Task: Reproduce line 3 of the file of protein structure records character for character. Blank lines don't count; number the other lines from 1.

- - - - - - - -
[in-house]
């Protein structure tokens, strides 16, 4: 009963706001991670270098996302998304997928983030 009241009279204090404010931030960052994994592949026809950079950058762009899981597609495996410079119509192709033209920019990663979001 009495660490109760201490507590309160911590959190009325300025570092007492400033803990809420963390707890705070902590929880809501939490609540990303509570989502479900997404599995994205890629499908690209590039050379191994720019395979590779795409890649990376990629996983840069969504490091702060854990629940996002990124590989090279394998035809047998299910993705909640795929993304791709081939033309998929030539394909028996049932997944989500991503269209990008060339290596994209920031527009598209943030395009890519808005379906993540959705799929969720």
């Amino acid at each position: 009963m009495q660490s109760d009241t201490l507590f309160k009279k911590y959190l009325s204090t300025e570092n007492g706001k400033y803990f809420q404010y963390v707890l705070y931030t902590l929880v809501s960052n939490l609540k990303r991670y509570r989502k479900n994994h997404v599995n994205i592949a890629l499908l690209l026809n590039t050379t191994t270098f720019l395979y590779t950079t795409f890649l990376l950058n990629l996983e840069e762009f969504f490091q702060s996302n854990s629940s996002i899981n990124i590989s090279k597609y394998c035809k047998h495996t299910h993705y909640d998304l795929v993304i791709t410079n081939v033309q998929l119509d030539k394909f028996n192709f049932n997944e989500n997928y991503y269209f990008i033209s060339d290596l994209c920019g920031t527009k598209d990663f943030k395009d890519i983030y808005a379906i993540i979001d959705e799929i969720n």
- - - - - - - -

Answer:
């Amino acid at each position: 009963m009495q660490s109760d009241t201490l507590f309160k009279k911590y959190l009325s204090t300025e570092n007492g706001k400033y803990f809420q404010y963390v707890l705070y931030t902590l929880v809501s960052n939490l609540k990303r991670y509570r989502k479900n994994h997404v599995n994205i592949a890629l499908l690209l026809n590039t050379t191994t270098f720019l395979y590779t950079t795409f890649l990376l950058n990629l996983e840069e762009f969504f490091q702060s996302n854990s629940s996002i899981n990124i590989s090279k597609y394998c035809k047998h495996t299910h993705y909640d998304l795929v993304i791709t410079n081939v033309q998929l119509d030539k394909f028996n192709f049932n997944e989500n997928y991503y269209f990008i033209s060339d290596l994209c920019g920031t527009k598209d990663f943030k395009d890519i983030y808005a379906i993540i979001d959705e799929i969720n």